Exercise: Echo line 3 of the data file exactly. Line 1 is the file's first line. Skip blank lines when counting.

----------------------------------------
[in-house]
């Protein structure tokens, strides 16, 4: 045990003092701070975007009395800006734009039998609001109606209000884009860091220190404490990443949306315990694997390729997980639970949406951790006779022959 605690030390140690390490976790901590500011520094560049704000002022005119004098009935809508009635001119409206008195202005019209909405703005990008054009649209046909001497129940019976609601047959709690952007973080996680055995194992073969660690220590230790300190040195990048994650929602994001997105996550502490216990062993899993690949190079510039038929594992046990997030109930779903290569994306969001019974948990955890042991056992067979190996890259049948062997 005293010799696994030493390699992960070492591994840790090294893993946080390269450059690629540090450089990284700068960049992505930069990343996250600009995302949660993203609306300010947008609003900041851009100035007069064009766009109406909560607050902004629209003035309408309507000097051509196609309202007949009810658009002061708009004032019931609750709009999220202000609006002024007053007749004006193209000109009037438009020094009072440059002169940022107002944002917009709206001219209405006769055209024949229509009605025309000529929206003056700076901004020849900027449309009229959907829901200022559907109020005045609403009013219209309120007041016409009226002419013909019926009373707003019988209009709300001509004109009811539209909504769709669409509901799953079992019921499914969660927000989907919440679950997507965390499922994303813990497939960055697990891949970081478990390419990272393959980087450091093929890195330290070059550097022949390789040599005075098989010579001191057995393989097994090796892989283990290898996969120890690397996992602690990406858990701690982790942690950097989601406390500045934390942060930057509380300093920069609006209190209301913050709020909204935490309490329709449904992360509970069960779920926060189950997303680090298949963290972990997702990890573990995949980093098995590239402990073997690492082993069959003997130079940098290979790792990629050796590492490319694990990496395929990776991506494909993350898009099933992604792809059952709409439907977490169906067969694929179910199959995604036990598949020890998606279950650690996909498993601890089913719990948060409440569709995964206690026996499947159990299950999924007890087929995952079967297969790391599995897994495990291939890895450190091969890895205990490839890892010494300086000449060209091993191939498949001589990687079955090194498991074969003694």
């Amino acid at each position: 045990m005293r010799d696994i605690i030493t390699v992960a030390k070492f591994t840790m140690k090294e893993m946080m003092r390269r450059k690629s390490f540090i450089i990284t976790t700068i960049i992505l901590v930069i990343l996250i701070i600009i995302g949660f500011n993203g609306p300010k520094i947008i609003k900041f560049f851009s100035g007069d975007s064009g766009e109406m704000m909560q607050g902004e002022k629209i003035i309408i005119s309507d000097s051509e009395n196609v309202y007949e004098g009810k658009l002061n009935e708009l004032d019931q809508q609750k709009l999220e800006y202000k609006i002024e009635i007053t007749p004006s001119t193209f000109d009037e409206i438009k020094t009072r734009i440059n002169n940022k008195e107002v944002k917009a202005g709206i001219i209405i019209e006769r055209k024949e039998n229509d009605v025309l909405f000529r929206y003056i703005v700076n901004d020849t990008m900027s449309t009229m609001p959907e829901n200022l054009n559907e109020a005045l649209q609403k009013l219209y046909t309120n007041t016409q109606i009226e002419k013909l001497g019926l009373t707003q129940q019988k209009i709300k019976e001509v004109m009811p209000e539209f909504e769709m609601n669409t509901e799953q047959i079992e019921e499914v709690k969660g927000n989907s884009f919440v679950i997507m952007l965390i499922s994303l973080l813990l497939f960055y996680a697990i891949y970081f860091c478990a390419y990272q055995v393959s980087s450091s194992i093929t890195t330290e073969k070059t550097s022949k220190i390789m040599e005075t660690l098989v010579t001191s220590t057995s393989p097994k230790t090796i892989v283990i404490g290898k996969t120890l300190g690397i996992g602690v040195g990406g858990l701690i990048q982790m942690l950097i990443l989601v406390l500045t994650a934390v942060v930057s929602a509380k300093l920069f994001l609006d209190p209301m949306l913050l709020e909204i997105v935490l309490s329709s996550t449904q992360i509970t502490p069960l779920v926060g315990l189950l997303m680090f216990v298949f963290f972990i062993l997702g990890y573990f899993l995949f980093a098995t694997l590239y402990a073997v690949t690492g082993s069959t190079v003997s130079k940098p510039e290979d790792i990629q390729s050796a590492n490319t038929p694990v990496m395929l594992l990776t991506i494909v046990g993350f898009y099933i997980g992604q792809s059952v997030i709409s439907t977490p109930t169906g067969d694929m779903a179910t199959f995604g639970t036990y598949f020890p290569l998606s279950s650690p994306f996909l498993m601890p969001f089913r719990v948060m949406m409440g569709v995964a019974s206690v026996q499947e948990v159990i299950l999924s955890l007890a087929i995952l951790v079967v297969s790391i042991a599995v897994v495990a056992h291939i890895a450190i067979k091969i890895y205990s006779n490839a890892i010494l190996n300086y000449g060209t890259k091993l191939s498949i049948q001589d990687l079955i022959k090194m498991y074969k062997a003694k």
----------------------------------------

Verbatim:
């Amino acid at each position: 045990m005293r010799d696994i605690i030493t390699v992960a030390k070492f591994t840790m140690k090294e893993m946080m003092r390269r450059k690629s390490f540090i450089i990284t976790t700068i960049i992505l901590v930069i990343l996250i701070i600009i995302g949660f500011n993203g609306p300010k520094i947008i609003k900041f560049f851009s100035g007069d975007s064009g766009e109406m704000m909560q607050g902004e002022k629209i003035i309408i005119s309507d000097s051509e009395n196609v309202y007949e004098g009810k658009l002061n009935e708009l004032d019931q809508q609750k709009l999220e800006y202000k609006i002024e009635i007053t007749p004006s001119t193209f000109d009037e409206i438009k020094t009072r734009i440059n002169n940022k008195e107002v944002k917009a202005g709206i001219i209405i019209e006769r055209k024949e039998n229509d009605v025309l909405f000529r929206y003056i703005v700076n901004d020849t990008m900027s449309t009229m609001p959907e829901n200022l054009n559907e109020a005045l649209q609403k009013l219209y046909t309120n007041t016409q109606i009226e002419k013909l001497g019926l009373t707003q129940q019988k209009i709300k019976e001509v004109m009811p209000e539209f909504e769709m609601n669409t509901e799953q047959i079992e019921e499914v709690k969660g927000n989907s884009f919440v679950i997507m952007l965390i499922s994303l973080l813990l497939f960055y996680a697990i891949y970081f860091c478990a390419y990272q055995v393959s980087s450091s194992i093929t890195t330290e073969k070059t550097s022949k220190i390789m040599e005075t660690l098989v010579t001191s220590t057995s393989p097994k230790t090796i892989v283990i404490g290898k996969t120890l300190g690397i996992g602690v040195g990406g858990l701690i990048q982790m942690l950097i990443l989601v406390l500045t994650a934390v942060v930057s929602a509380k300093l920069f994001l609006d209190p209301m949306l913050l709020e909204i997105v935490l309490s329709s996550t449904q992360i509970t502490p069960l779920v926060g315990l189950l997303m680090f216990v298949f963290f972990i062993l997702g990890y573990f899993l995949f980093a098995t694997l590239y402990a073997v690949t690492g082993s069959t190079v003997s130079k940098p510039e290979d790792i990629q390729s050796a590492n490319t038929p694990v990496m395929l594992l990776t991506i494909v046990g993350f898009y099933i997980g992604q792809s059952v997030i709409s439907t977490p109930t169906g067969d694929m779903a179910t199959f995604g639970t036990y598949f020890p290569l998606s279950s650690p994306f996909l498993m601890p969001f089913r719990v948060m949406m409440g569709v995964a019974s206690v026996q499947e948990v159990i299950l999924s955890l007890a087929i995952l951790v079967v297969s790391i042991a599995v897994v495990a056992h291939i890895a450190i067979k091969i890895y205990s006779n490839a890892i010494l190996n300086y000449g060209t890259k091993l191939s498949i049948q001589d990687l079955i022959k090194m498991y074969k062997a003694k």